Mr. Sprayregen accuses Dr. Cainkar of being a paid propagandist. Yet she rightly accused the United States government of committing biological warfare against the Iraqi civilian population, including children. Nowhere does Sprayregen refute this message.

He also says that her reasoning about the causes of the war is simplistic. In the June 9 New York Times there was a multipage pullout section singing the praises of the great victory in defense of that budding democracy Kuwait; in a half-page advertisement sponsors of the New York parade were listed, including multinational corporations, oil companies, and military and construction contractors. On other pages politicians outdid each other saluting the slaughter. Raytheon, the maker of the Patriot, took out a full-page self-congratulating ad. Simplistic? In Washington, D.C., a $12 million war hype (half paid for by the U.S. government and half by multinational corporations and military contractors) tried to persuade U.S. citizens that bulldozing thousands of bombed corpses into mass graves was a fitting task for our young people. The hopeful note is that only 200,000 people showed up, fewer than attended the largest antiwar demonstrations and only a fraction of the predicted 1.4 million.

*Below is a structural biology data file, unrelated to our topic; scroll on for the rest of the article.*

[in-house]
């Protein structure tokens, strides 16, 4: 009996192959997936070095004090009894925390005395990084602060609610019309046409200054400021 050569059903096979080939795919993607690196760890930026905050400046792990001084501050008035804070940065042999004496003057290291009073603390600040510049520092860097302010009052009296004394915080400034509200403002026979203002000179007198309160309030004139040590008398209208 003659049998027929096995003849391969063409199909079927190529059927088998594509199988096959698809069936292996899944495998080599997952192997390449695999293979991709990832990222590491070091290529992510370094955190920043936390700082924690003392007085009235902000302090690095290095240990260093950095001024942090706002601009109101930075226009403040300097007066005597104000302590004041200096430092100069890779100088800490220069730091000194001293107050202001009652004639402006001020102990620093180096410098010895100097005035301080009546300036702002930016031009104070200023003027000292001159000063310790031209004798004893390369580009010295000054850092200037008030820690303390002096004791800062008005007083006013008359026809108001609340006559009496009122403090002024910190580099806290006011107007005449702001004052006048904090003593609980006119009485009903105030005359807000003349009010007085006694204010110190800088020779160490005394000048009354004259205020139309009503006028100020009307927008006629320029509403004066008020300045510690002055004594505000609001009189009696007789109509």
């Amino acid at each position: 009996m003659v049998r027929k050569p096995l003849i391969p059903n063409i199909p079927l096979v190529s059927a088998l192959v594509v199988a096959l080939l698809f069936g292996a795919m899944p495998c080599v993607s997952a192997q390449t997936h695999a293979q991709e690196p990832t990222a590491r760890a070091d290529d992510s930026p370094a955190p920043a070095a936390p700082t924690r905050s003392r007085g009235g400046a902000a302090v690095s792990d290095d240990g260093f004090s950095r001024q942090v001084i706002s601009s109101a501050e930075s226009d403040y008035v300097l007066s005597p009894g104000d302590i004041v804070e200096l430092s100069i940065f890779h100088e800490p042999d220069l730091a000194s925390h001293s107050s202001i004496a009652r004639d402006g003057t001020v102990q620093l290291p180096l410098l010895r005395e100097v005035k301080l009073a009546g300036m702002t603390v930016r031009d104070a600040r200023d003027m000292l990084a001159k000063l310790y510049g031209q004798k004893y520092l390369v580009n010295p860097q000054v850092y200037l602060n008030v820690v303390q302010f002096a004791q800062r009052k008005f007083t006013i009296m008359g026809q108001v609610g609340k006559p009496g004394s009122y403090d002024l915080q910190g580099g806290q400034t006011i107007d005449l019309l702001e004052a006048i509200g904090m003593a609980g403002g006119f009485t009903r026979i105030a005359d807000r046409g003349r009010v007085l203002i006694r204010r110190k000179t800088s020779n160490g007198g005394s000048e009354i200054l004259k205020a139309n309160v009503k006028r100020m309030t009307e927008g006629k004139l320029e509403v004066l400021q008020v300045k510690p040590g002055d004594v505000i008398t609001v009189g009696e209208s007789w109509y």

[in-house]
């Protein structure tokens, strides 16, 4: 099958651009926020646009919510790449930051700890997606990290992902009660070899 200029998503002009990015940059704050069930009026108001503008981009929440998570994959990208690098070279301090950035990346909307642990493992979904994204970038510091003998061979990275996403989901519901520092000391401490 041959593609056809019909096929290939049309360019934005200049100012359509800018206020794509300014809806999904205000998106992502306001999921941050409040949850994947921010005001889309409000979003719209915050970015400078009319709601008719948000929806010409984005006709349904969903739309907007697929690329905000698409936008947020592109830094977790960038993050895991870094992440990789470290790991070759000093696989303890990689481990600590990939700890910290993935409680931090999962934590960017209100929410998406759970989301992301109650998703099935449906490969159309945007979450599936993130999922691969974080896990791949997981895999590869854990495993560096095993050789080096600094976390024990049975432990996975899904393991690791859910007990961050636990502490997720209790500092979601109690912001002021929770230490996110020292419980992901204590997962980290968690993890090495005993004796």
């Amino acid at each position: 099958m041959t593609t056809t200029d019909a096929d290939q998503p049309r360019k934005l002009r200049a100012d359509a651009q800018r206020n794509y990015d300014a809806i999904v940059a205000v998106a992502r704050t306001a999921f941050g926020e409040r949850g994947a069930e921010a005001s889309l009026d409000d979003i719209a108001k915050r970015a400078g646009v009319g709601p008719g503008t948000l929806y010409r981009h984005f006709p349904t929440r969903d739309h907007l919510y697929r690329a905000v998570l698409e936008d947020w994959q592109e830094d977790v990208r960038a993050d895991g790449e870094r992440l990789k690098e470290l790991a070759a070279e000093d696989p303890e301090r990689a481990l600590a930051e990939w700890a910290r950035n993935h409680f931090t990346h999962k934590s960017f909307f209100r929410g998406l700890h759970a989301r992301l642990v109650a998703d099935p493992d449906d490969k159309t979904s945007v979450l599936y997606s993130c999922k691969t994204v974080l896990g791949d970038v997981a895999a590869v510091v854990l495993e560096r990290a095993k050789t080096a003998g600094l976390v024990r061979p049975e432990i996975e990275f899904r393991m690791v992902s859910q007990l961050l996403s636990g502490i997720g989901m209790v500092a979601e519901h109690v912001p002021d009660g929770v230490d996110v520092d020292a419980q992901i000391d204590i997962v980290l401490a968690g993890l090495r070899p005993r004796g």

During the past couple of weeks there have been numerous reports verifying the accuracy of Dr. Cainkar’s observations. The United Nations, Amnesty International, Mideast Watch, a Harvard University public-health team, the Pentagon, and numerous mainstream and alternative journalists, health experts, and observers have testified to the devastating effects that the “surgical bombings” have had on many people throughout the Middle East, including our temporary allies, the Kuwaitis, the Kurds, and Iraqi Shiites.

Sprayregen’s letter also implicitly defines Iraqis, Palestinians, and members of the PLO as either terrorists or pampered children. This kind of reasoning lays the groundwork for justifying genocide: if we are able to sufficiently demean a whole group for the actions of some members of that group, then the way to get rid of the problem is to get rid of the group.